Your audience can’t hear what’s in your head. They can only hear what you actually play, and that could be a good thing, or it could be not so good.
What is in your head as you play a piece of music? Is it the “soundtrack” of the first time you heard the piece played on a recording or in a session or concert? Is it your version of how the piece or song should sound? Is it your own memory of how you’ve played it in the past?
Performers need to make conscious decisions about what to hear in our heads, because it affects what comes out our fingers! But at the same time, we have to remember that no one else knows what’s running through our brains.
What’s good about that fact is that when you play notes or chords you didn’t intend to play, or even get lost in a whole alternative melody or arrangement, how would we know you didn’t intend that? You might be convinced that we all know what you know and are therefore appalled at how wrongly you played something, but really, we don’t.
We don’t unless you give it away with your body language, facial expressions and comments. If when you err, you visibly or audibly react, you’re telling us all about something we probably hadn’t noticed. If you hesitate or go back and correct those unplanned or skipped notes, you’re subjecting us to unnecessary discontinuity. If you apologize, you’re embarrassing yourself and therefore us as well.
The appearance that many professionals give of playing perfectly is only that: appearance. Often what they are doing is using unplanned notes as inspirations to create variations and improvisations. The ability to do so is a result of the confidence borne of adequate practice and of knowledge beyond just how to play the right notes. Music is so much more than the right notes.
I know many people who, when they play something unexpected or miss a note, think they have failed. They have put themselves in a prison of their own making. What a shame. Music can’t be perfect, but it ought to be gratifying to play (otherwise, why play it?). We can allow ourselves that joy in playing by giving ourselves permission to play with more freedom. Despite our best efforts we all make mistakes, but if we treat errors as opportunities for variation and improv, we experience less stress and more gratification.
If you make some errors, who cares? You are the one who gives the clues about how important it is. If you’re ashamed of errors, the audience will be embarrassed for you. But if you ignore errors, they will also ignore them (unless there is an occasional jerk who thinks it’s his duty to point it out to you later. In that case, consider the source and don’t take it personally). And if you good-naturedly laugh off the errors that stand out like the feathers on a cat’s chin, the audience will laugh as well.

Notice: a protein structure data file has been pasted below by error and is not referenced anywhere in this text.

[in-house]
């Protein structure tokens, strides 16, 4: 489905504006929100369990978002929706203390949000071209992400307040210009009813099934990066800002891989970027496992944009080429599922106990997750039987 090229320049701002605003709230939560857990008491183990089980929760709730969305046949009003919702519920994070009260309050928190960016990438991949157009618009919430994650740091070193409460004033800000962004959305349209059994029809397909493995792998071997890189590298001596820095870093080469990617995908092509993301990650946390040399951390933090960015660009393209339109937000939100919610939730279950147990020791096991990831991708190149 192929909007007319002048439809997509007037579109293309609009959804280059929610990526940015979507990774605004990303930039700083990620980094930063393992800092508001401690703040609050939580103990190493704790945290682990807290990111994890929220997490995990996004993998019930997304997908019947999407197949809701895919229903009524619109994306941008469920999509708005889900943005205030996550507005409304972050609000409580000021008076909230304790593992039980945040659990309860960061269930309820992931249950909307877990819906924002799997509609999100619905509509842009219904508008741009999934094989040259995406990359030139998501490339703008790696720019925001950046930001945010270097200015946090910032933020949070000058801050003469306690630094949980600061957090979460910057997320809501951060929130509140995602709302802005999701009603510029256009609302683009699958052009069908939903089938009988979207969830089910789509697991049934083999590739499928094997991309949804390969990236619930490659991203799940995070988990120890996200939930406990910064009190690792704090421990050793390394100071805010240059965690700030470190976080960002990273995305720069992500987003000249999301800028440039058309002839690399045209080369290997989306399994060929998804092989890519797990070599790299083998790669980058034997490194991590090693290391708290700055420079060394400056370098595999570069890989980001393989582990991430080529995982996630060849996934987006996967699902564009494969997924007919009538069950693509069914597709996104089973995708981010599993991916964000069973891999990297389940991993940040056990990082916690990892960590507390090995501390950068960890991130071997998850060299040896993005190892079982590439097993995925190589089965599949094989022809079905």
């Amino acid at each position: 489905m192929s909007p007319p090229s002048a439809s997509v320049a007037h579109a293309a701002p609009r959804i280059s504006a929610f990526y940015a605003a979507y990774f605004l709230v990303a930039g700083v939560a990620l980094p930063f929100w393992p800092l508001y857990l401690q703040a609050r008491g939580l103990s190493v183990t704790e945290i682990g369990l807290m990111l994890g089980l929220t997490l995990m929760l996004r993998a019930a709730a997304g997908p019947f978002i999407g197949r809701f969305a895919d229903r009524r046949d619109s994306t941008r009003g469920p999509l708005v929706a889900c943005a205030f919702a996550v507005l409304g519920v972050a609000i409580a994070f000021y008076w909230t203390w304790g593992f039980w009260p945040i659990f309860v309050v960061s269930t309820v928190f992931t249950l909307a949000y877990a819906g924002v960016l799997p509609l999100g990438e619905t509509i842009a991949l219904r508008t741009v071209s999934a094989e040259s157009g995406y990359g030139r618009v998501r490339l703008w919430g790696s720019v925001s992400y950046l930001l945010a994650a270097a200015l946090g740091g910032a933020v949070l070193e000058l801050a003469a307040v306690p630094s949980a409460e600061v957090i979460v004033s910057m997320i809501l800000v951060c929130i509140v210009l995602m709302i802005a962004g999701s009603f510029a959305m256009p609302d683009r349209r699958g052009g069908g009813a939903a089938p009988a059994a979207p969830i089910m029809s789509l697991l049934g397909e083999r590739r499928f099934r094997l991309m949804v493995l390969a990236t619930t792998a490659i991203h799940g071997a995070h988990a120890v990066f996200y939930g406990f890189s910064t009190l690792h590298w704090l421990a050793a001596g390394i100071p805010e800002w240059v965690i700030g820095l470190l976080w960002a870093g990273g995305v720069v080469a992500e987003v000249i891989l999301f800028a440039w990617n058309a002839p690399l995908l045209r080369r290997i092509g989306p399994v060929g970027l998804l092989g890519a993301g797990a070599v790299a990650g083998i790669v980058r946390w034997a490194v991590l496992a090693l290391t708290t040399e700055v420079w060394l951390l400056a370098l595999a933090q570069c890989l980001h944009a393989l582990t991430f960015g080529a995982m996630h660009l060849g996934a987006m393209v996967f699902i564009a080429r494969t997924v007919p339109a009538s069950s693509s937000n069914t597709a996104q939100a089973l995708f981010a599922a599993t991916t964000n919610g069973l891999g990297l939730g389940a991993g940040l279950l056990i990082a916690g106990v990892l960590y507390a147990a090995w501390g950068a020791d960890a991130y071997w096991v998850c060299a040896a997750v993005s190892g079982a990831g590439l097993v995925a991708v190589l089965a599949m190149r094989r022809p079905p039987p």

So… what’s the flip side of this? The negative aspect of the fact that an audience can’t hear what’s in your head is that many musicians never stop running in their head the first arrangement or recording they heard of the piece, or are “hearing” an idealized version of the piece, and don’t realize it isn’t how they themselves sound. All the audience gets is what they actually hear.
One of the most common examples I can think of is someone who learns a tune/piece they’ve heard someone else do well, and assumes that their being able to play the notes means it sounds just like what they originally heard. It doesn’t. It can’t. Every musician is an individual and you will, no matter what, sound like yourself. We must hear our own music. We must assess what we actually sound like.
When you play something, be sure you’re creating a piece that has structure, context and content, even if it’s as simple as a single-line melody. It doesn’t have to be complex. But you do well to hear it with the audience’s ears. They can’t fill in the chords or choose between several random notes to figure out which were the right ones. If you don’t use those random notes (mistakes) creatively to make some kind of structure, the audience can’t discern any structure, and structure is the key to understanding and integrating a piece of music. Pretend you meant it, use it well, and move on. Like the famous cat Haiku:
Leaps into the window pane
I meant to do that.
To reiterate: how do you reconcile between the first idea (they can’t hear what you intended and that’s good) and the second idea (they can’t hear what you intended and that’s not good)? Practice, practice, practice… and learn to play with the freedom of someone who knows their music structures well, so you can improvise around errors, yet play well enough to make a piece sound like a cohesive entity. It’s not difficult; even beginners can do this.
We can’t hear what’s in your head. Use that fact to your advantage! You’ll be a happier musician.